In the case of vaccination, Adebambo said the concept of vaccination was an attempt to effect some changes in the immune system.
“For example, in the case of Polio, we are not immune to the Polio disease. Therefore, we vaccinate, introduce the virus into us so that our immune system can go beyond a particular organism, which means we affect our system to generate haemoglobin so that it can fight.
“Now so many people have been immunised against it and the occurrence is now very low, that is a form of change that we created in our system.
“The same thing, in any case of vaccination, we are expecting the body to change, to be stronger so that they would be able to fight a particular virus better than it was. Yes, a mutation would occur but it does not mean a bad mutation or change in the DNA,” Adebambo said.
An Associate Professor of Genetics in the Department of Cell Biology and Genetics, University of Lagos, Khalid Olajide Adekoya, who spoke with this reporter via a telephone conversation regarding the claim, said the mRNA vaccine would not cause genetic mutation.
Adekoya said there had not been any fact, justification or experiment that could establish the claim.
He noted that the mRNA vaccines were being administered, and there had not been a reported case of genetic mutation.
“They are not the same cell that can easily be changed, that when the gene changes affects another organ directly like that. Most of this information that is displayed, whether it is political or not, they are thinking the vaccine is likely to change the gene of the individual, there is no fact about it,” Adekoya said.
He further explained that the process of altering the DNA of a human being could only be effective at the uterine level when the cells were just being formed in the uterus and not when the individual had been completely formed because the cells would have taken identity and directed towards their respective functions.
He noted that introducing a chemical would not be able to change the DNA at that level unless through gene therapy or somatic gene editing.
Adekoya said in that process, an adult cell could be used to alter the DNA through chemicals or radiation but that would not still completely change the whole genome of the organism but would only change for a particular cell that would be removed.
How does the mRNA work?
The World Health Organisation (WHO) has said that vaccines produced through mRNA technology do not alter DNA.
The WHO explained that the mRNA vaccines were not live virus vaccines and would not interfere with human DNA.
The WHO Director of Immunisation Vaccines and Biologicals Kate O’Brien explained that the process of mRNA helped the immune system to recognise the virus and build protein to protect the body from it.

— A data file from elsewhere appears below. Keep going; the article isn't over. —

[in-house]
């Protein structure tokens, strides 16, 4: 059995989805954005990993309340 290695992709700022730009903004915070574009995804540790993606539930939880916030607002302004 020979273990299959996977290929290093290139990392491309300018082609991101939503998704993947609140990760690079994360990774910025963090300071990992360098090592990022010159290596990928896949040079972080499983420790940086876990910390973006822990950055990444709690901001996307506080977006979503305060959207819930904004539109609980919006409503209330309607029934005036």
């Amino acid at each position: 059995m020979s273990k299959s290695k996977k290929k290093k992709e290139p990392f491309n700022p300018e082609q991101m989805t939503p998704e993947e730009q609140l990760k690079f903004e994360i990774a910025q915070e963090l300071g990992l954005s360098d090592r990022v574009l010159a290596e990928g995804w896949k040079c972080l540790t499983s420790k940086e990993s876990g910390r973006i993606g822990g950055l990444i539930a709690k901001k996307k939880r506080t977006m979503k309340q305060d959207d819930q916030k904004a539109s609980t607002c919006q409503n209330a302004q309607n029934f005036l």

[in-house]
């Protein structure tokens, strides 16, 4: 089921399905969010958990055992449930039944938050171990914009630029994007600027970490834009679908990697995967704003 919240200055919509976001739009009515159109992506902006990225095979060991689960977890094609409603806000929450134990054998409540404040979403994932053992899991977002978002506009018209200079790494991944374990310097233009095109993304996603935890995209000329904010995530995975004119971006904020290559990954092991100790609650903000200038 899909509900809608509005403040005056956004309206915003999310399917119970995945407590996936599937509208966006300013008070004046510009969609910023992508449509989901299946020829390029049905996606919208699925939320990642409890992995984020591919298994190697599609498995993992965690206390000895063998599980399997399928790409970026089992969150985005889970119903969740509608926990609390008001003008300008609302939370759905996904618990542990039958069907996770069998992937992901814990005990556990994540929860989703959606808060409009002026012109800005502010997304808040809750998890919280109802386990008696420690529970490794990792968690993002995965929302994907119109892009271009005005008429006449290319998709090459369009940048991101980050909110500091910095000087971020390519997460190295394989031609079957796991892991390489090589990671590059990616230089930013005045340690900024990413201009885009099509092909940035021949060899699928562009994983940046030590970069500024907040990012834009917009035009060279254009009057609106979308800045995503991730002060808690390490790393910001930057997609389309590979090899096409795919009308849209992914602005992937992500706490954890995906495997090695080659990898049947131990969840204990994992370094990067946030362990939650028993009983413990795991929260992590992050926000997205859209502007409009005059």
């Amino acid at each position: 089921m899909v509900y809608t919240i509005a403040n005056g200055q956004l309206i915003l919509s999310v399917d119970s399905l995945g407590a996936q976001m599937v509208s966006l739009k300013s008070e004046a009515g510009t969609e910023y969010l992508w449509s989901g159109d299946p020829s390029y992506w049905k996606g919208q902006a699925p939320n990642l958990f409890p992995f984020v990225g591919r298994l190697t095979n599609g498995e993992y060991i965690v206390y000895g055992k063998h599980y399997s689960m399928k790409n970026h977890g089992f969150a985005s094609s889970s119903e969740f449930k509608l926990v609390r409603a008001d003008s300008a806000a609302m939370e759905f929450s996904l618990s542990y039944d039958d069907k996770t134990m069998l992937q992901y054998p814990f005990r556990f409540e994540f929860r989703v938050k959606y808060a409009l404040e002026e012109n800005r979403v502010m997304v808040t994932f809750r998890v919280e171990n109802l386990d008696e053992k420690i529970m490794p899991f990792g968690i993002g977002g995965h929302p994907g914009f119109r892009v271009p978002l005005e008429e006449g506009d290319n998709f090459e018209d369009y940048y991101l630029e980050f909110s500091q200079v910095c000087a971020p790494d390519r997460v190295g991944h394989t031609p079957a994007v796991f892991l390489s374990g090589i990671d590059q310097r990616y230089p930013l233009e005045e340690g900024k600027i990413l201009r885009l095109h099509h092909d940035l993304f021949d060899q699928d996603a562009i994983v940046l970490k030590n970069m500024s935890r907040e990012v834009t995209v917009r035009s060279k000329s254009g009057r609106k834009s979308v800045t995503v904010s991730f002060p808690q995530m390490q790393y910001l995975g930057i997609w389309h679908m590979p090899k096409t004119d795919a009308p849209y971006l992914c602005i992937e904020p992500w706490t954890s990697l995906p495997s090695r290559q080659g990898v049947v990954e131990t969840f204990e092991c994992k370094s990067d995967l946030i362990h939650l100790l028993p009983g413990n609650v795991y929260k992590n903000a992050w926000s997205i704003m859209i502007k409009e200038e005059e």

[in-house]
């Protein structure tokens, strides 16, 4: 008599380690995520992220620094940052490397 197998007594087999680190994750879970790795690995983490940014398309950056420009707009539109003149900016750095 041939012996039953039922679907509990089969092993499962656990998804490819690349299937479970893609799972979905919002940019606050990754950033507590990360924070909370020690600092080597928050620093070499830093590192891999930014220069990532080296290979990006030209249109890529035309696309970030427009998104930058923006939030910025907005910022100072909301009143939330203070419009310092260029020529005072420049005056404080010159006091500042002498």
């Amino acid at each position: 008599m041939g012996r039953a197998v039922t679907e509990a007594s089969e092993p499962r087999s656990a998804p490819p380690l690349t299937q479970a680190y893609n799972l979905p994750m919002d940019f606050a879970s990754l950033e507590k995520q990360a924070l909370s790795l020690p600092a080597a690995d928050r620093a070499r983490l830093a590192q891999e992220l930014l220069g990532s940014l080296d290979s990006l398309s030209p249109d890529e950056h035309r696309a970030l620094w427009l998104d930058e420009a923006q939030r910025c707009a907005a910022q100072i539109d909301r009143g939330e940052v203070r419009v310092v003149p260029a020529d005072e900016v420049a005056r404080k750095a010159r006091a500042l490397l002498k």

“The vaccine provides the instructions to our own immune system in order to produce the small tiny part that just a very small component of the viral particle against which the immune system will react. That is what these mRNA vaccines are,” O’Brien said.
Also, the Center for Disease Control and Prevention (CDC) said the mRNA vaccine would not enter the nucleus of the cell – where the DNA (genetic material) was kept.
The Center also noted that the human body cell broke down and got rid of the mRNA soon after it had finished using the instructions.
Explaining how the mRNA vaccine worked, CDC said in the initial process, the COVID-19 mRNA vaccines were administered through the upper arm muscle and once the instructions (mRNA) were inside the immune cells, the cells would use them to make the protein piece. After the protein piece was made, the cell broke down the instructions and got rid of them.
The Centre explained that the next process was for the cell to display the protein piece on its surface.
“Our immune systems recognize that the protein doesn’t belong there and begin building an immune response and making antibodies, like what happens in natural infection against COVID-19,” CDC said.
Lastly, the Health Centre said the bodies would have learned how to protect against future infection.
There are currently two vaccines that are produced through mRNA technology -Moderna and Pfizer.
Also, since administering the vaccine, there has not been a reported case of genetic mutation.
Hence, the claims made in these WhatsApp messages and Twitter posts in Nigeria have been found to be false as there is no evidence to prove that COVID-19 vaccines produced with mRNA technology could change the genetic component of an individual.
This publication was produced as part of IWPR’s Africa Resilience Network (ARN) programme, administered in partnership with the Centre for Information Resilience (CIR), the International Centre for Investigative Reporting (ICIR), and Africa Uncensored. For more information on ARN, please visit the ARN site.